A New Look at Flying Big Sur
 by Bob Reiter

I've been flying hang gliders since 1982 and one of my favorite sites has been the Pacific Valley area of Big Sur, about 60 miles south of Carmel above Highway One. My first flight there in a paraglider came in the fall of 1998 and I was just as thrilled as on my first hang gliding flight there 15 years earlier.

The launch was from the top of the Wild Cattle ridge. It's a clear flat area with a good slope aiming between an opening in the trees. The light winds necessitated a forward launch. I'm a Novice rated paraglider pilot and don't have a lot of thermalling experience in my PG, but the conditions were mellow and the launch went off without a hitch. I easily cleared the trees on each side and flew left to the saddle of the ridge where my hang gliding experience told me I had the best chance of finding lift. Sure enough, my vario started beeping and I could feel a slight tug on my canopy.

Banking into the turn, I learned how much easier it is to work light lift in a paraglider. With one or two turns I was back to launch level, then slightly higher. While that was hardly an accomplishment I'd even mention in my hang gliding log book, it gave me a thrill to do it for the first time under a canopy.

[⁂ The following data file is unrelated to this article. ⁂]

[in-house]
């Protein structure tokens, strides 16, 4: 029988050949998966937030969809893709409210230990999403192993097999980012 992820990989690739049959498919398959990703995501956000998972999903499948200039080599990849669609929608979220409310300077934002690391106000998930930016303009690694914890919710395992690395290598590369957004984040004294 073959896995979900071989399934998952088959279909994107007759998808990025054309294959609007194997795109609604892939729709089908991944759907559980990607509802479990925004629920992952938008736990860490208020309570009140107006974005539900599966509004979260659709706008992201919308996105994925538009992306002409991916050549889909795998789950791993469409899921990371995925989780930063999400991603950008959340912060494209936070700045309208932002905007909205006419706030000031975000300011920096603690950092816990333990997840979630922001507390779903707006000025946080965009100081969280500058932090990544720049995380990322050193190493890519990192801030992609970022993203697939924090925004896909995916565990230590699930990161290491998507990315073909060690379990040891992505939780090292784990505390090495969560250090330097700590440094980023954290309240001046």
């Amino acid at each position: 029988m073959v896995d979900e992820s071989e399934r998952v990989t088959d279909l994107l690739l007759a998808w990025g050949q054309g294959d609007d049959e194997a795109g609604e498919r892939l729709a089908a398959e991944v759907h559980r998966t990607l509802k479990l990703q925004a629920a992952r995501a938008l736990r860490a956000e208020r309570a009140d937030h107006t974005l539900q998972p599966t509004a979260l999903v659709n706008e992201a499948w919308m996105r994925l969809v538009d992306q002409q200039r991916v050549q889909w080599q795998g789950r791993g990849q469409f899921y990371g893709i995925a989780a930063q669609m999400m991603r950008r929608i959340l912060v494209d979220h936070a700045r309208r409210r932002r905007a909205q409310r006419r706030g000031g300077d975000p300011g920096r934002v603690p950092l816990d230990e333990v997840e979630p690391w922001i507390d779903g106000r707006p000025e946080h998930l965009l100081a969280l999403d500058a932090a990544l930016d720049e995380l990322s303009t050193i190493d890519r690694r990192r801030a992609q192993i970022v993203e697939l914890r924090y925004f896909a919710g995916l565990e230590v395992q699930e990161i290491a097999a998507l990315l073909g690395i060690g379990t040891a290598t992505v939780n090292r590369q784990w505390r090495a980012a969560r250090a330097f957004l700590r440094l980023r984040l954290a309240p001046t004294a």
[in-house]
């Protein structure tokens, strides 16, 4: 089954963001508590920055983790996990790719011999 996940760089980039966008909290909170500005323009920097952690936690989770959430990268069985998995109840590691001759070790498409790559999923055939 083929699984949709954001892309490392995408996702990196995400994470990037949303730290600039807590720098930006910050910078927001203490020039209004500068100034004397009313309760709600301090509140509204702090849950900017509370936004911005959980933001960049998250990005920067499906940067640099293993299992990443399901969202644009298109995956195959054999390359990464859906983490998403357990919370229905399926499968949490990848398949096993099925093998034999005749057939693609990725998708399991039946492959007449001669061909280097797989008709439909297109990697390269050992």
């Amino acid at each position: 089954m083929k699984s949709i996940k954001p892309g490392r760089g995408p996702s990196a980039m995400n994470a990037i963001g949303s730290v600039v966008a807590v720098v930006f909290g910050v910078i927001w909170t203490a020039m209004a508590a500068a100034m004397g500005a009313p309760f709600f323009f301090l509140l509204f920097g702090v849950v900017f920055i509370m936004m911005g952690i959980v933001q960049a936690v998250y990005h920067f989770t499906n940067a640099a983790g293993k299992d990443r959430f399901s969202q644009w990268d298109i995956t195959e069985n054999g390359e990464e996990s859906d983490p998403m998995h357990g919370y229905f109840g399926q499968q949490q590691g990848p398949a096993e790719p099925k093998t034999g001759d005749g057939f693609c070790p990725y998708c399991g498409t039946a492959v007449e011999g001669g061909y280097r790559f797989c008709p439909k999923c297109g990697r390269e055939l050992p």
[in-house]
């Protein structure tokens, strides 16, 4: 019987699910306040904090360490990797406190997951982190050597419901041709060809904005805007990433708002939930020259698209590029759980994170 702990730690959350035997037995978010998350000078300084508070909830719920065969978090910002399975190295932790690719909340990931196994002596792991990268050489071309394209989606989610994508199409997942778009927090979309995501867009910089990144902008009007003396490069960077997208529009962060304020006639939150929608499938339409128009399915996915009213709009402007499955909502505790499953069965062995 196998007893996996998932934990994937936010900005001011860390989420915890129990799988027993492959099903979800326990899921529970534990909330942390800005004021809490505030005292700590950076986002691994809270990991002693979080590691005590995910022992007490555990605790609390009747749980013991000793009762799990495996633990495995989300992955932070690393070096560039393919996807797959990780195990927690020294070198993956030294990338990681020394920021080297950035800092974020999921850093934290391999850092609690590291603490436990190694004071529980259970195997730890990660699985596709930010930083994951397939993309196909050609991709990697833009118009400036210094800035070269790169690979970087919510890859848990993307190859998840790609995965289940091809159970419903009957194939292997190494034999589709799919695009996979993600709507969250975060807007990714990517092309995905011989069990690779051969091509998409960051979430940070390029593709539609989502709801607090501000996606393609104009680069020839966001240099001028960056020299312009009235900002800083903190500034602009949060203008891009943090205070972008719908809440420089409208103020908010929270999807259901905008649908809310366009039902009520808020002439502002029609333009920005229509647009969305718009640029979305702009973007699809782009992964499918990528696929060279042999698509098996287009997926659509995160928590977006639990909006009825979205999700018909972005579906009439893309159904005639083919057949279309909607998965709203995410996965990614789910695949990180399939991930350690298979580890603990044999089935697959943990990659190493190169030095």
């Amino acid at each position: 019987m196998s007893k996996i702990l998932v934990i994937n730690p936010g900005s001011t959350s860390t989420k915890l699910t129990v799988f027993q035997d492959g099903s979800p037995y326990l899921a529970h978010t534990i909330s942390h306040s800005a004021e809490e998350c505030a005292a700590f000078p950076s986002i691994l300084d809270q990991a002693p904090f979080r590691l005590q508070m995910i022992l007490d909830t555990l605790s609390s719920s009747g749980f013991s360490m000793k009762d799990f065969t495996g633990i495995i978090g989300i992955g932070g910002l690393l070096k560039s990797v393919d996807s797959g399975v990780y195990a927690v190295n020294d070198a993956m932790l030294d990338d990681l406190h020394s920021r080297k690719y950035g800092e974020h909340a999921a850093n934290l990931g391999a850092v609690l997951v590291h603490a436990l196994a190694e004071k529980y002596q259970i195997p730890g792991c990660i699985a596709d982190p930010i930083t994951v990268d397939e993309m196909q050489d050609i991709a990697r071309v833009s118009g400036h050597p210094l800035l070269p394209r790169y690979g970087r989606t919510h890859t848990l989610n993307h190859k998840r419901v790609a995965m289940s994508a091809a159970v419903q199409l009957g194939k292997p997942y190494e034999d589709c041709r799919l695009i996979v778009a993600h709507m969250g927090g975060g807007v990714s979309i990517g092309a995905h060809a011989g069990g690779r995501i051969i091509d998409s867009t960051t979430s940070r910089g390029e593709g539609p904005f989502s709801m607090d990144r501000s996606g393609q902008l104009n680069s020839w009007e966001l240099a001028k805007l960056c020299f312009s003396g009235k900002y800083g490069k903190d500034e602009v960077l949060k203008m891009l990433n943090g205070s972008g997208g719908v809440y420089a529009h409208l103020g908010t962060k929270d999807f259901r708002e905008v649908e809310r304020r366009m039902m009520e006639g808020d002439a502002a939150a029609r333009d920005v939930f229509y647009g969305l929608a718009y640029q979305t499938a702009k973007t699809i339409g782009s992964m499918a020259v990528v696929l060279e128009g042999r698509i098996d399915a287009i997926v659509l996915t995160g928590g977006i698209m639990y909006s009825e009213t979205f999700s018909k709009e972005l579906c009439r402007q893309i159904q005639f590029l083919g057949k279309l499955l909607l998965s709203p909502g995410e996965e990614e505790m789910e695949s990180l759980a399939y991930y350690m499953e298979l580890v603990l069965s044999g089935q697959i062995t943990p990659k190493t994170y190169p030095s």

The lift didn't last long and soon I was flying out the mile or so of ridge before it drops off steeply to the coast. Most of the flight was only a couple of hundred feet above the ridge top, so the wonderful view was an intimate one of oaks and deer trails and valleys to both sides. I had been nervous about the lower glide ratio of my paraglider, but it soon became obvious that this was not a problem and I could just concentrate on flying and watching the spectacular scenery unfold below me. There's no other way to experience this kind of look at the world, a hundred feet over the tree tops, silently soaking it all in!

At the face of the front ridge, the open fields I would be landing in gave way to the awesome and rugged Big Sur coastline. I had plenty of altitude and cruised out towards the beach, watching the waves break on the rocky shore. Aqua water dotted with kelp and the occasional seal swirled clearly over the sandy bottom before sliding up the sloping beaches. I was alone in my bird's eye view of all this on a sunny and warm morning.

But there was no lift out here, so I banked into a turn and flew across the field to find the wind streamer along the fence. Flying into the light breeze, my paraglider settled gently down. I stepped back to earth and dropped the canopy behind me.

I think I want to do this again...

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